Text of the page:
Subscription VOD service Netflix has ordered a five-part drama based on the true story of the Central Park Five.
The historic legal cases centres on five US Hispanic and black New York City men, who as teenagers were convicted of the rape of a white woman and served years in prison before their convictions were overturned.
Filmmaker Ava DuVerney will helm the project, following from her Netflix documentary movie 13th, which explores racial injustices within the prison system.
“This is one of the most talked-about cases of our time and Ava’s passionate vision and masterful direction will bring the human stories behind the headlines to life in this series,” said Cindy Holland, VP of original content for Netflix.
“After powerfully reframing the public conversation about criminality and injustice in 13th, Ava now turns a new lens to a case that exposes deep flaws in our criminal justice system.”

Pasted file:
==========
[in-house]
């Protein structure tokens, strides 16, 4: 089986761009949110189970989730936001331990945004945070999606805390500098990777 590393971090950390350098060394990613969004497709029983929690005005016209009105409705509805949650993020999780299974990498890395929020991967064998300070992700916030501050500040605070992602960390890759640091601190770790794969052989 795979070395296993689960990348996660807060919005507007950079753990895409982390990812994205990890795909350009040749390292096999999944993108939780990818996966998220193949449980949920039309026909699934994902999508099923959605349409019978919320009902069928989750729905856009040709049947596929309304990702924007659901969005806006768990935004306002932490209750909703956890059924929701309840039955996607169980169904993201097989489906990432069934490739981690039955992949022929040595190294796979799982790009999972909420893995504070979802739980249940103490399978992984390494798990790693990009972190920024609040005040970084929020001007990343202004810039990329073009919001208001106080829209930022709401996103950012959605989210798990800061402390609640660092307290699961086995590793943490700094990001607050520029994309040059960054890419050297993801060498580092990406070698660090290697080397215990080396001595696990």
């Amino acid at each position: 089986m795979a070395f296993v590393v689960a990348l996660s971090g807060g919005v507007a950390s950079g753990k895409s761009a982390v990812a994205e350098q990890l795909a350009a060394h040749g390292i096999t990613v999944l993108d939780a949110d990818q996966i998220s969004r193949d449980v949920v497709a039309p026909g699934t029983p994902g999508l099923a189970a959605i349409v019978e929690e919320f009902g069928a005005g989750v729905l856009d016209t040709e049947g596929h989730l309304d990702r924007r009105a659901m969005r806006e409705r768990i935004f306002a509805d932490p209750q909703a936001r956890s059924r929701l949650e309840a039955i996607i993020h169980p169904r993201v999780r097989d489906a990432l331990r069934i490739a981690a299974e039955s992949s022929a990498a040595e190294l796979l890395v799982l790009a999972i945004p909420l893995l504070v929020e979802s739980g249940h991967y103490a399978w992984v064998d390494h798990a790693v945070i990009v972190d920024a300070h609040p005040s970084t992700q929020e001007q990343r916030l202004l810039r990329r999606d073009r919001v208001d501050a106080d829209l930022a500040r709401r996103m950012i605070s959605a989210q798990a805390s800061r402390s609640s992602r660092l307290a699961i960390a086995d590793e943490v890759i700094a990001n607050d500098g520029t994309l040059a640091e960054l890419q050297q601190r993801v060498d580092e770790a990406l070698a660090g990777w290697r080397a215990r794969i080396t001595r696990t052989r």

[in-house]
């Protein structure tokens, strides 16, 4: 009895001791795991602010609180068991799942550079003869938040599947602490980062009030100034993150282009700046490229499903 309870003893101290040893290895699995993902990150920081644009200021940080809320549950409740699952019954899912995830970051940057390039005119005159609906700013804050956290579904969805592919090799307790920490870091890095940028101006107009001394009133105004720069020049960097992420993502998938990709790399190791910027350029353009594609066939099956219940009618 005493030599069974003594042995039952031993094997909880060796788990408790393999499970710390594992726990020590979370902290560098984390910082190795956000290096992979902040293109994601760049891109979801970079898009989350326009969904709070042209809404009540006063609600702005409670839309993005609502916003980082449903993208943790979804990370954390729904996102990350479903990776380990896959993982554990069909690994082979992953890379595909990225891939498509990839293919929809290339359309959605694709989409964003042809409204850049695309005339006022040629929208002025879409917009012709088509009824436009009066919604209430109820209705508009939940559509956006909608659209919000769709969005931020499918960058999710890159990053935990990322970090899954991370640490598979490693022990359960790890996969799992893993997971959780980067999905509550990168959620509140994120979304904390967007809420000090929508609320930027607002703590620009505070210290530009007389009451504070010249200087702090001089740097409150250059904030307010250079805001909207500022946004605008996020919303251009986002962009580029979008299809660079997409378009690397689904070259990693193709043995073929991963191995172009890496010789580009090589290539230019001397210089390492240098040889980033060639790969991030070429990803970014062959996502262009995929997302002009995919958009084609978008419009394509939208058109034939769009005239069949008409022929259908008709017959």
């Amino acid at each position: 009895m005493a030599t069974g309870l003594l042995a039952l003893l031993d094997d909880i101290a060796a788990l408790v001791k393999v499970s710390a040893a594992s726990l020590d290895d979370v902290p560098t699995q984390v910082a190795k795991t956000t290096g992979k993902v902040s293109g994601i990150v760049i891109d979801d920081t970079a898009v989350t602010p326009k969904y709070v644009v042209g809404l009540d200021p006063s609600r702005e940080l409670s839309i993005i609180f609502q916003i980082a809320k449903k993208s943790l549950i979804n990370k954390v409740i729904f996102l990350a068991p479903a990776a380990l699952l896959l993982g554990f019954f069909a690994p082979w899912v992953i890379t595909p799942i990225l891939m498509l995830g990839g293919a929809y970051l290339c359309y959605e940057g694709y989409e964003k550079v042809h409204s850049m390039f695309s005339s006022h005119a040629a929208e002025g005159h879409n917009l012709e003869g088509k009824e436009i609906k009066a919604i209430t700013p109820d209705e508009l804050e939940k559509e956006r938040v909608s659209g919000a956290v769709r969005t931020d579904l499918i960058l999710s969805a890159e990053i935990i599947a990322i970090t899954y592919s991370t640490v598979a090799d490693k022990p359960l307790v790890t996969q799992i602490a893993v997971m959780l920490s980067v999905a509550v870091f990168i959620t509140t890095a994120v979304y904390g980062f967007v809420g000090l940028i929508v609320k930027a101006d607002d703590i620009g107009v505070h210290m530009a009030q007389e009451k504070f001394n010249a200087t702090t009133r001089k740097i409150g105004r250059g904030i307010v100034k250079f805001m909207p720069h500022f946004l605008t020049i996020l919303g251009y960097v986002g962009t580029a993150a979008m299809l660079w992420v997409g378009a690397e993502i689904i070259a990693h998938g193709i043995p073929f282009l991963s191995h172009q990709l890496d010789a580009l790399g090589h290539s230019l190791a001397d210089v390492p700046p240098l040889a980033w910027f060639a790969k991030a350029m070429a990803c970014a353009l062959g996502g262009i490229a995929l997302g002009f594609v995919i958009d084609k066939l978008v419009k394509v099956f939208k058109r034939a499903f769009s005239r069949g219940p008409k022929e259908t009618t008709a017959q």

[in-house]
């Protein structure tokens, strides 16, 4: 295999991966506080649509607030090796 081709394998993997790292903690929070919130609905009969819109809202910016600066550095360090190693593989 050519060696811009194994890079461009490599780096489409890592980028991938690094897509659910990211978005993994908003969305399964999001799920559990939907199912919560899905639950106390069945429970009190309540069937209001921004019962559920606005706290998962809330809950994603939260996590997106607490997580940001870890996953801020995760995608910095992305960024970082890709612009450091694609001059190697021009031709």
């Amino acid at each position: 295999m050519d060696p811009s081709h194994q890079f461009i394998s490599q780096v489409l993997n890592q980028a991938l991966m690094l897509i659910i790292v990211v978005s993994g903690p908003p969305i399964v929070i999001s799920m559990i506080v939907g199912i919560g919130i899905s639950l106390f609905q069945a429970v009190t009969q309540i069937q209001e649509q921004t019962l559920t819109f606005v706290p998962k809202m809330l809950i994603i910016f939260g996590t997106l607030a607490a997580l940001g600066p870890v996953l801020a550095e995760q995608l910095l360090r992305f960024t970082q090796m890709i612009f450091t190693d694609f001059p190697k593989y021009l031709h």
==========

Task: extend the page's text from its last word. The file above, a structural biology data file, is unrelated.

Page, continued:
The drama is likely to flare up tensions in the US, as President Donald Trump in 1989 paid for full-page adverts in several New York newspapers calling for the return of the death penalty to the city, a move largely seen as motivated by the wrongful convictions of the Central Park Five.
“I had an extraordinary experience working with Netflix on 13th and am overjoyed to continue this exploration of the criminal justice system as a narrative project with Cindy Holland and the team there,” said DuVernay.
“The story of the men known as Central Park Five has riveted me for more than two decades. In their journey, we witness five innocent young men of color who were met with injustice at every turn – from coerced confessions to unjust incarceration to public calls for their execution by the man who would go on to be the president of the United States.”
DuVerney is writing and directing, with Jeff Skoll and Jonathan King from Participant Media, Oprah Winfrey/Harpo Films, and Jane Rosenthal and Berry Walsh from Tribeca Productions executive producing. DuVerney is also an EP.
The series marks a first scripted show from Participant, which last year shuttered its cable channel, Pivot, in favour of producing programmes and films with a social core.